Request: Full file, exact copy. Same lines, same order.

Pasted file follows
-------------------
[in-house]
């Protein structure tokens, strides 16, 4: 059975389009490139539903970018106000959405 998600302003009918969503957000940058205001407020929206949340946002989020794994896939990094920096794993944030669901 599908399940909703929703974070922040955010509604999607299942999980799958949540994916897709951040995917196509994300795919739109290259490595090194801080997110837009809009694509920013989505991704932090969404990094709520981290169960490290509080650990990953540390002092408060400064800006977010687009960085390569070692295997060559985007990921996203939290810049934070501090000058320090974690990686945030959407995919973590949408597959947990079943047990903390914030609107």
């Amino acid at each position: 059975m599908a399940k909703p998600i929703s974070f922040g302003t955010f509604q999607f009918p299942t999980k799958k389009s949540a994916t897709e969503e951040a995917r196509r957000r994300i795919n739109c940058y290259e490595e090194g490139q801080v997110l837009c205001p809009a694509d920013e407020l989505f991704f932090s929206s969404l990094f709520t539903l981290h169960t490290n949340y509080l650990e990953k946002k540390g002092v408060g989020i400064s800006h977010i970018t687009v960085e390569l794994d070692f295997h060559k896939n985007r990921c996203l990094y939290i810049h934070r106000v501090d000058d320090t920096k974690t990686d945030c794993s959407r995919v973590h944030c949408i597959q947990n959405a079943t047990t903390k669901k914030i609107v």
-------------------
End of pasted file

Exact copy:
[in-house]
């Protein structure tokens, strides 16, 4: 059975389009490139539903970018106000959405 998600302003009918969503957000940058205001407020929206949340946002989020794994896939990094920096794993944030669901 599908399940909703929703974070922040955010509604999607299942999980799958949540994916897709951040995917196509994300795919739109290259490595090194801080997110837009809009694509920013989505991704932090969404990094709520981290169960490290509080650990990953540390002092408060400064800006977010687009960085390569070692295997060559985007990921996203939290810049934070501090000058320090974690990686945030959407995919973590949408597959947990079943047990903390914030609107």
């Amino acid at each position: 059975m599908a399940k909703p998600i929703s974070f922040g302003t955010f509604q999607f009918p299942t999980k799958k389009s949540a994916t897709e969503e951040a995917r196509r957000r994300i795919n739109c940058y290259e490595e090194g490139q801080v997110l837009c205001p809009a694509d920013e407020l989505f991704f932090s929206s969404l990094f709520t539903l981290h169960t490290n949340y509080l650990e990953k946002k540390g002092v408060g989020i400064s800006h977010i970018t687009v960085e390569l794994d070692f295997h060559k896939n985007r990921c996203l990094y939290i810049h934070r106000v501090d000058d320090t920096k974690t990686d945030c794993s959407r995919v973590h944030c949408i597959q947990n959405a079943t047990t903390k669901k914030i609107v």